These are the current geographic coordinates listed for your facility in our database. Contact our office if there is an error.

I. Main Facility Contact (MFC)

The name, phone, fax, and email address of the main contact for the facility. This will be our first point of contact should we have any questions regarding the facility's inventory.

To change an MFC, submit the new contact information (name, title, email, mailing address, and telephone number) to


A. Sequence Number

A number assigned by the AQD for each particular emission unit so that companies can easily reference an emission unit at a facility. When reporting new emission units via hard copy, use the next available sequence number. In Redbud the sequence number will increment automatically when a new emission unit is added.

B. Emission Unit Name

The current name of the emission unit. Every emission unit must have an emission release point, at least one process, and if active, one or more pollutants (when equal or greater than the reporting threshold), which may also include control equipment information.

C. Notes from ODEQ/Notes from facility

Use this area to address issues relating to this emission unit and its associated emission release points, processes, and emissions. Examples include describing a drastic change in emissions from the previous year, emissions calculations using formulas, grouped emission units, etc.

D. Emission Unit Type

A description that uniquely identifies the emission unit chosen from the Unit Type table. Examples include but are not limited to boilers, engines, tanks, spray booths, fugitive sources, and crushers.

E. Emission Unit Status

The operational status of the emission unit.

  • (1) Operating
    This emission unit operated all or part of the calendar year. Facility status must be active.
  • (2) Temporarily Shutdown
    This emission unit did not operate at all during the calendar year but may restart at some time in the future (no emissions during the calendar year).
  • (3) Permanently Shutdown
    Select this status if an emission unit has been removed or is permanently shut down (no emissions during the calendar year). The unit will be dropped from your inventory the following year.

F. Location of the Emission Unit

Enter valid GPS data only during initial creation of emission units. This information cannot change for existing emission units in Redbud.

  • (1) Latitude
    State in decimal degrees, not in degrees, minutes, seconds.
  • (2) Longitude
    Must be a negative number (to indicate west of the Greenwich Meridian). State in decimal degrees, not in degrees, minutes, seconds.

G. Additional Emission Unit Guidance

  • (1) Grouping Emission Units
    Small sources that individually do not have reportable emissions, but collectively have emissions over the reporting threshold, should be reported. They can be grouped into one source. For example, all of the small sources at one process unit or building could be submitted together. Emergency generators can often be grouped in an inventory. Guidance to report grouped emission units is as follows:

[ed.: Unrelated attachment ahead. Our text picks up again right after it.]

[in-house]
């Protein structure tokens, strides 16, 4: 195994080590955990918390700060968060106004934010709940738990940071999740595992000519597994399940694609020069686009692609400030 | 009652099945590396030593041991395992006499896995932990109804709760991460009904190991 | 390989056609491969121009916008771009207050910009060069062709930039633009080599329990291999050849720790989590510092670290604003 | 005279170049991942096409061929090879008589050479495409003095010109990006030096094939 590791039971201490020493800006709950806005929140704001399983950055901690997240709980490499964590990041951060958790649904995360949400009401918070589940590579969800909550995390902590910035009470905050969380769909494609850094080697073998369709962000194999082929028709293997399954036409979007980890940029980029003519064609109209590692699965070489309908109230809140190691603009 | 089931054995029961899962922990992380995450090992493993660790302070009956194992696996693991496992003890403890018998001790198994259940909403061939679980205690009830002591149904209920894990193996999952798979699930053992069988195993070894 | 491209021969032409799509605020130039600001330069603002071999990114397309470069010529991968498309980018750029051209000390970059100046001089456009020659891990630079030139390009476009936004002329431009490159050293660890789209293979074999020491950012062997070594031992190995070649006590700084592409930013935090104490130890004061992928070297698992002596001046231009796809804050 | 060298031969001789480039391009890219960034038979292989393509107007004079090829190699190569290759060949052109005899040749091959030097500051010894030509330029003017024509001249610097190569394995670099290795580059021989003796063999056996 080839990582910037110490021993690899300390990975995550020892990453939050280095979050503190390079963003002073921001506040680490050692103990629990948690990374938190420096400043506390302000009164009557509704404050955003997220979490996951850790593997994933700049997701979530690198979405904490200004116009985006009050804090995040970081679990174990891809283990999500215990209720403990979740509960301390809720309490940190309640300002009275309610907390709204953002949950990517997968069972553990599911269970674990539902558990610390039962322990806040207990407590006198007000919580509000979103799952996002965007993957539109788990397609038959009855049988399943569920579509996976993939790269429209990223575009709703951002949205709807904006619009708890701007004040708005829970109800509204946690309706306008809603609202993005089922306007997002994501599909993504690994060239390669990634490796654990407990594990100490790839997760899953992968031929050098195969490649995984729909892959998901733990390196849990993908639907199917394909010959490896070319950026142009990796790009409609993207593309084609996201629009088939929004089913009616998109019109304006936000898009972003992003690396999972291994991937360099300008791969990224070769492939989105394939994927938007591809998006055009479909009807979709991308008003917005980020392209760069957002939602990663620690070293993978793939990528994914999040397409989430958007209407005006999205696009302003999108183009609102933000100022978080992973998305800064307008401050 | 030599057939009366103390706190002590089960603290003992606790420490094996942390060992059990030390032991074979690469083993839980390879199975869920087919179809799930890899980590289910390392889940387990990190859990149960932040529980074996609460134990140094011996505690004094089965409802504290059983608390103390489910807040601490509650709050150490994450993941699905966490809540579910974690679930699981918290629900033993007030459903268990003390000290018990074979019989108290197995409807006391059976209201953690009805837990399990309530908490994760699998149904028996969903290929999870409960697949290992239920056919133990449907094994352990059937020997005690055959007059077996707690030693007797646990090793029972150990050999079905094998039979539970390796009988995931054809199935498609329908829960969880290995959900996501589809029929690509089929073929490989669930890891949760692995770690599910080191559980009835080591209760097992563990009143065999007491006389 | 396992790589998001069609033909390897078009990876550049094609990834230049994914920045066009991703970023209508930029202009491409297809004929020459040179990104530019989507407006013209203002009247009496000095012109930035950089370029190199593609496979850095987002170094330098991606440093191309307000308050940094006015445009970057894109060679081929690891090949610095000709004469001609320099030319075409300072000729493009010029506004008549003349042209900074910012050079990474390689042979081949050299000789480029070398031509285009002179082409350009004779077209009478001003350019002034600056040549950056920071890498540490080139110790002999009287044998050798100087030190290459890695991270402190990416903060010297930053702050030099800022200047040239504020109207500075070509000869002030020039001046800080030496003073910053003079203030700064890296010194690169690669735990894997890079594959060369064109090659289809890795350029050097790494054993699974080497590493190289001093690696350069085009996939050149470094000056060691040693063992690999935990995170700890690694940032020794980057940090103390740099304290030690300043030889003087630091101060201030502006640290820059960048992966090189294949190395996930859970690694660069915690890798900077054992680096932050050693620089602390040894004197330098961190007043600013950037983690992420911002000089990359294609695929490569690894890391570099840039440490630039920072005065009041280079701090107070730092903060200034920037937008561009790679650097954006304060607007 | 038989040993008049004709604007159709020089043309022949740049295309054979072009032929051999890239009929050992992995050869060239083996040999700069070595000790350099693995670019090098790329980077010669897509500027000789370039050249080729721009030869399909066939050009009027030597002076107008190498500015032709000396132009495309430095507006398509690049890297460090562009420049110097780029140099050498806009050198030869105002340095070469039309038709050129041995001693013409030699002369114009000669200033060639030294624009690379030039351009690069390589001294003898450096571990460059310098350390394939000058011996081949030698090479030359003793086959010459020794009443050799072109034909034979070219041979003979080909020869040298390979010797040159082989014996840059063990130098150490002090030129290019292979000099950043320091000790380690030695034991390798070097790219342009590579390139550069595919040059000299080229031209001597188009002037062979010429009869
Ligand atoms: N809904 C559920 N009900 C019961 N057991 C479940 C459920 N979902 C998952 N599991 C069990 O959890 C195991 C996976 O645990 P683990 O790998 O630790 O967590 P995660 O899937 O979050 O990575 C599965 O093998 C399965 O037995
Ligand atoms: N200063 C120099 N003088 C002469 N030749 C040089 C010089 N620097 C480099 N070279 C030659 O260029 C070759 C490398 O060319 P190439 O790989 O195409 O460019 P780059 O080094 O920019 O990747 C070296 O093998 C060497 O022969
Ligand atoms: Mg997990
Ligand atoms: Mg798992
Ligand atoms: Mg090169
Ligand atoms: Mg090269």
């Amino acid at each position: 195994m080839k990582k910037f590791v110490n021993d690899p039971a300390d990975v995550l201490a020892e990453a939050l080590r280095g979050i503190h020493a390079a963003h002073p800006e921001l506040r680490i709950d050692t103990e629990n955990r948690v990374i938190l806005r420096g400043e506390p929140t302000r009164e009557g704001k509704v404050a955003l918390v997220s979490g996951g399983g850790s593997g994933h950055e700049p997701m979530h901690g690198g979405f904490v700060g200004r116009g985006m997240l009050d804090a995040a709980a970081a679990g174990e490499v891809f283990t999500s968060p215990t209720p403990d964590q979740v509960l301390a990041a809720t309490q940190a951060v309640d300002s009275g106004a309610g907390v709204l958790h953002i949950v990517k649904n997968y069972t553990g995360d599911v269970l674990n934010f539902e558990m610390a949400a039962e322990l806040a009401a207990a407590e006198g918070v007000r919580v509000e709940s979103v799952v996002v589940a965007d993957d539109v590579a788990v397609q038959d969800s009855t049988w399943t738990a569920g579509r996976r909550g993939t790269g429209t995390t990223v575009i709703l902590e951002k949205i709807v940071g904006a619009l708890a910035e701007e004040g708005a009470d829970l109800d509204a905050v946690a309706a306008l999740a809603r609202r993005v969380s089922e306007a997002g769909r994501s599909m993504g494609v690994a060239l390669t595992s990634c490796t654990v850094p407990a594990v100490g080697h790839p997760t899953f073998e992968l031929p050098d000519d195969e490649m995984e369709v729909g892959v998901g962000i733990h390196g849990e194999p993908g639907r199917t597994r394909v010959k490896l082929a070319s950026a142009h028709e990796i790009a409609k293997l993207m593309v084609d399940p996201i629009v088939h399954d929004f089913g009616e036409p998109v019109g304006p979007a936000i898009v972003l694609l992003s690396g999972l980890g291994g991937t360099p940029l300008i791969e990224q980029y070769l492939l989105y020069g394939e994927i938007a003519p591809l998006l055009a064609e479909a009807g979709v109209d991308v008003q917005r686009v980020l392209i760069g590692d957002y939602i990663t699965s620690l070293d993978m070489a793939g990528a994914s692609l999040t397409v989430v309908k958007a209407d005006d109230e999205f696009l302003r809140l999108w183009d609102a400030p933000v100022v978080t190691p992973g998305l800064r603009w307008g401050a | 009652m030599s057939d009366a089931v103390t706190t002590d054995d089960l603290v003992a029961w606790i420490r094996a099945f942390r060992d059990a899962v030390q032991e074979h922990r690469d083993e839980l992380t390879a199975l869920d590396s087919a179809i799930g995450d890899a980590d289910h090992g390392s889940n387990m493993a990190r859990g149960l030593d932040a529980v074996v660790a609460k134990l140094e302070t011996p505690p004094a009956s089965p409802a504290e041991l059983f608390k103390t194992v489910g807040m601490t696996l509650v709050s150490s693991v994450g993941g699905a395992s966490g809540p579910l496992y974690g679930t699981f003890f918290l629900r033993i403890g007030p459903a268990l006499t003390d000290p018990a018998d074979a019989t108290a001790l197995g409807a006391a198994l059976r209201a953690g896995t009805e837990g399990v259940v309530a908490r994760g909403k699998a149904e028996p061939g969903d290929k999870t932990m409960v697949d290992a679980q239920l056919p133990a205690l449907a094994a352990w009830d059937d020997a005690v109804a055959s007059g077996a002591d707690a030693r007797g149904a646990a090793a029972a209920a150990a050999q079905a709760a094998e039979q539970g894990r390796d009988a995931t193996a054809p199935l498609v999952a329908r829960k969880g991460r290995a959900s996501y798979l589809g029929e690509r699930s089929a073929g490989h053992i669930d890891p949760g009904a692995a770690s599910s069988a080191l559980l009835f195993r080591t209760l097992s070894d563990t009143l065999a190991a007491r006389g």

• The emission unit name should include the number of units being grouped.
    • The release point should be reported as a fugitive with the total area of all the units and the average height.
    • Process rates, including maximum hourly and typical daily, should be reported as an average.
    • Operating periods, including the actual hours per year, should be reported as an average.
    • Design capacity should be reported as an average.
    • Actual emissions should be the sum of emissions calculated based on the actual process rate or actual hours per year of the individual units, not the averaged values.
    • An emission unit note should be added to further clarify the number of units being grouped and the individual design capacities (if a combustion process).
  • (2) New Facility and Collocated Facility Equipment
    Create a new emission unit for all new equipment, including like-for-like engine swaps. Emission units from a collocated facility are not transferred to the new facility, therefore new emission units should be created. This allows a historical record of equipment.


A. Stack/Emission Release Point Name

Describes the area from which emissions are released into the environment via a stack or fugitive release. A release point can define the area over which fugitive emissions occur. Names should be similar to the emission unit name for easy recognition. When a facility has multiple emission units that go to a common release point, the release point for each emission unit should be the same name with the word "common" in it.

B. Stack/Emission Release Point Type

A description that uniquely identifies the release point: Fugitive, Vertical, Horizontal, Goose Neck, Vertical with Rain Cap, or Downward-Facing Vent.

C. Stack/Emission Release Point Status

The operational status of the stack/emission release point. If an emission unit is reported as temporarily shut down, the release point status should match the current emission unit status. It is possible for an emission unit, with multiple stacks, to be operational and some of the stacks reported as shut down.